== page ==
Another group of six photos describes Michals' last day in Cairo when he walked into the desert and against a background of the pyramids, built his own small pyramid of stones, which he left behind when he walked away.
He wrote, "To be alive is to be skating/On thin ice with the possibility/Of falling falling falling./Taking photographs and writing/Is my way of saying I was here,/I saw this, I heard this./It happened."
In addition to Michals' printed photographs, the museum is showing a few of his films and a series of photographs that he shot in 1964-1965, published in book form as "Empty New York" and here displayed as a film. These evocative black-and-white images depict a New York that has disappeared — a soda shop, a newspaper stand trumpeting the headlines of the day, an empty subway car with wicker seats, and so on. They continue Michals' conversation with the viewer about time and the passage of time. He is interested in time and death and transformations.
The exhibition also includes the work of other photographers and artists, plus some artifacts, all culled from the Morgan's collection. Michals has annotated them with his reveries.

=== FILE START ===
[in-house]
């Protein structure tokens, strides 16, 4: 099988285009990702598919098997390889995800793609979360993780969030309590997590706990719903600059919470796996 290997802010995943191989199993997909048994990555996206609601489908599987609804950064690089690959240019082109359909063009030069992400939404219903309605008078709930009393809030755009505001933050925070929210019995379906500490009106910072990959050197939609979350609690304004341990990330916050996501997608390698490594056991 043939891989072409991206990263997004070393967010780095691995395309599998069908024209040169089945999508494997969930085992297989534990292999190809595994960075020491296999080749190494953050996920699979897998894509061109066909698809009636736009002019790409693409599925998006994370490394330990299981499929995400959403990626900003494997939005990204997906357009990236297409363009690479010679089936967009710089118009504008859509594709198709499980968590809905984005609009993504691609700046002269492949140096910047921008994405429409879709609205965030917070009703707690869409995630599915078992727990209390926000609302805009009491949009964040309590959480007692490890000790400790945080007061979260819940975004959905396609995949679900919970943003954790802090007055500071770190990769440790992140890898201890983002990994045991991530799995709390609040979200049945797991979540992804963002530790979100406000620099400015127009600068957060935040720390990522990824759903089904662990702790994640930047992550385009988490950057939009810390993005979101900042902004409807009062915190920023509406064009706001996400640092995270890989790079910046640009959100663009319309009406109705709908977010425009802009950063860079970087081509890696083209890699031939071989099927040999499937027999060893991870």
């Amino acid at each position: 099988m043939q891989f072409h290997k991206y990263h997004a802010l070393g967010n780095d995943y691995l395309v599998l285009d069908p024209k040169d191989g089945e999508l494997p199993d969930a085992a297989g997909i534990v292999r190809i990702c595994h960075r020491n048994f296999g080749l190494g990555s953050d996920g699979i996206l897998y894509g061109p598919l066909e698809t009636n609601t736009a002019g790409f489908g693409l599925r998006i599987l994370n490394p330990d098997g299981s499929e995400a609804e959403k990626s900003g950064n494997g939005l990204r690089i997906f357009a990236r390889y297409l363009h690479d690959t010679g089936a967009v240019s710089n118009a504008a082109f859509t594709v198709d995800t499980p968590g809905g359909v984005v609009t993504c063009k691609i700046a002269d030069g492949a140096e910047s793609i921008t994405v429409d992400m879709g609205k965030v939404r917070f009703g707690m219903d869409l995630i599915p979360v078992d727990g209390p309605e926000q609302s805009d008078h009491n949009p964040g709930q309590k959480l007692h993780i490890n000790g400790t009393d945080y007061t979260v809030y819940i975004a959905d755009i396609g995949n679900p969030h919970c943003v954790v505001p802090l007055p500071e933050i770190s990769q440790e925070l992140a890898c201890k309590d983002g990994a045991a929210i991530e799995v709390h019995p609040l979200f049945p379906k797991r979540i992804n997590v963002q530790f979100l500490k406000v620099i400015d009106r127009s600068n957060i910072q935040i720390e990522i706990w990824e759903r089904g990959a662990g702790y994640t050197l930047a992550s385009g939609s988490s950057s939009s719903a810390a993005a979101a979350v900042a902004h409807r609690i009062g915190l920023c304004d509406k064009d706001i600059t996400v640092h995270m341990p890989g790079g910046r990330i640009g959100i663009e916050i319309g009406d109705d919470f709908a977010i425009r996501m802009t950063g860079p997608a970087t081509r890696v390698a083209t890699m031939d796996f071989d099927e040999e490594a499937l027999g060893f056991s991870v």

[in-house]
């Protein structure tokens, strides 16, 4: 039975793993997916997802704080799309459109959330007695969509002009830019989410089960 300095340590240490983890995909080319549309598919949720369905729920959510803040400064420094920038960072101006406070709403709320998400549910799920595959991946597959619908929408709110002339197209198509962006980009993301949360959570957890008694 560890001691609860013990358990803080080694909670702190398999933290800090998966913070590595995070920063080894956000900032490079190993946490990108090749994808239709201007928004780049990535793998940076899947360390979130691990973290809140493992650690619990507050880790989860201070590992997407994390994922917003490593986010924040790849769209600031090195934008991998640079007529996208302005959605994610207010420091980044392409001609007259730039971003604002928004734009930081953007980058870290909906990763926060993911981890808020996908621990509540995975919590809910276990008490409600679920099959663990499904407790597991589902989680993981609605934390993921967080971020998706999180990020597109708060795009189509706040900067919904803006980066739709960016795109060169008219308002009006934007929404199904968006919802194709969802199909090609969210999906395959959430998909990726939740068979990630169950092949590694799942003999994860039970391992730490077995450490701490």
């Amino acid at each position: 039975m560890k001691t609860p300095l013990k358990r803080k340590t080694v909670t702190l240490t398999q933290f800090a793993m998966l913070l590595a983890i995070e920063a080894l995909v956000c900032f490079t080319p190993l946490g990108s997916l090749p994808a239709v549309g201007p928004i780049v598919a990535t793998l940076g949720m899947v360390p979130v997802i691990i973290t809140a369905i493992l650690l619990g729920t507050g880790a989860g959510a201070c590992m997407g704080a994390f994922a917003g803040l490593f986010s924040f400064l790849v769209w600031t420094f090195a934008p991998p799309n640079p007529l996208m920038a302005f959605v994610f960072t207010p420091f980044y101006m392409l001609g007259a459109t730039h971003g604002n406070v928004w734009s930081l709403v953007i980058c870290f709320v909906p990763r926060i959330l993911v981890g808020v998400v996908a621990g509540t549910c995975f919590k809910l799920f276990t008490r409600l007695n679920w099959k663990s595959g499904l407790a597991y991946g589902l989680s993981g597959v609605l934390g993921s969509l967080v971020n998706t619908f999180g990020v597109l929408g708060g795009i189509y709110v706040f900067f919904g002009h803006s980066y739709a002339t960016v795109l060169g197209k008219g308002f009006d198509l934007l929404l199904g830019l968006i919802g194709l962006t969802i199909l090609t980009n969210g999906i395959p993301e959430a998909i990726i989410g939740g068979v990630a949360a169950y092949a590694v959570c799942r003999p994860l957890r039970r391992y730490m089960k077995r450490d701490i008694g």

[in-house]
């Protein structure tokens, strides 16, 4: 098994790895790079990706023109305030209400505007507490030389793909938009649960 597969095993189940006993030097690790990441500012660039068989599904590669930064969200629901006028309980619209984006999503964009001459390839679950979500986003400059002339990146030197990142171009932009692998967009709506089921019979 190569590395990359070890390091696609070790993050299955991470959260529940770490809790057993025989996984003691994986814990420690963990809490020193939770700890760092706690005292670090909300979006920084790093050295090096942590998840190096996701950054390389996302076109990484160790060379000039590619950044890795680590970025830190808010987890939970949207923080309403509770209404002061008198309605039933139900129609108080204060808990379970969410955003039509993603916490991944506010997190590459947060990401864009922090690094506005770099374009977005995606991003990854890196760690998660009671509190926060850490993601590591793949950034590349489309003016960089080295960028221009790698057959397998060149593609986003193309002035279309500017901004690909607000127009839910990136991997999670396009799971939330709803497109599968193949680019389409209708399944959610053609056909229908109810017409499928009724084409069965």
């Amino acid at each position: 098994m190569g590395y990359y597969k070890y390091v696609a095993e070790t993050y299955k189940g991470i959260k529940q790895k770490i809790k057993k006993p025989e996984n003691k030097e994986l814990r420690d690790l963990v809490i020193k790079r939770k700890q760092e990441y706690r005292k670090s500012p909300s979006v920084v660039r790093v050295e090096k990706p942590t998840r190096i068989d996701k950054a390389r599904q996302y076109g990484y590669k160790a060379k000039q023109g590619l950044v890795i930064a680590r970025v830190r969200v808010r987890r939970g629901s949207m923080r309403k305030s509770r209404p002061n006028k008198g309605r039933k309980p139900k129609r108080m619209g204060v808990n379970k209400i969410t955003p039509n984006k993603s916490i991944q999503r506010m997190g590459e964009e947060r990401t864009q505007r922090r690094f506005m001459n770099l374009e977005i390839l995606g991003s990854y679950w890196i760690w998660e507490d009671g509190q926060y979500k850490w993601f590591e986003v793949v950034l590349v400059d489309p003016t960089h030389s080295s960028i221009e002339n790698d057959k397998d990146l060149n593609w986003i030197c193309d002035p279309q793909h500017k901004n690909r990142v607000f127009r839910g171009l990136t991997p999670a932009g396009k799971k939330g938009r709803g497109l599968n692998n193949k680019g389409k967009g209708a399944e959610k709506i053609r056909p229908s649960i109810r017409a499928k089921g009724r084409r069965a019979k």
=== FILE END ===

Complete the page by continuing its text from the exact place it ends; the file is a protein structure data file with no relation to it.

Michals, now 87 years old, has said that when he was young, he couldn't imagine being old, but now that he's old, he can't imagine ever having been young. He has said that he doesn't mind being old. He said of himself, "I'm a survivor."
This remarkable exhibition closed on Feb. 2. For information about visiting the Morgan Library & Museum at 225 Madison Ave., go to www.themorgan.org
Downtown Post NYC
Tevye, the dairyman (Steven Skybell) has just agreed to betroth his oldest daughter to the butcher, Leyzer-Wolf (Bruce Sabath). Accompanied by other men from Anatevke, they drink a toast, To Life, Lekhayim! (Photo: © Jeremy Daniel)
"Stretching the Canvas" at the National Museum of the American Indian, 1 Bowling Green, featured paintings by 30 Native American artists working from 1940 to the present. Above: "Spatial Whorl" by Dick West (Southern Cheyenne). The museum is usually open daily and is free. For more information, click here.
The National Museum of the American Indian is partially open daily from 10 a.m. to 5 p.m., with free admission. The Museum café is closed. The NMAI is housed in the Alexander Hamilton U.S. Custom House, which was designed by Cass Gilbert. The building, was completed in 1907 and is a National Historic Landmark. It is listed on the National Register of Historic Places. On-line programming continues. Place: One Bowling Green. Phone: (212) 514-3700. For the museum's calendar, click here.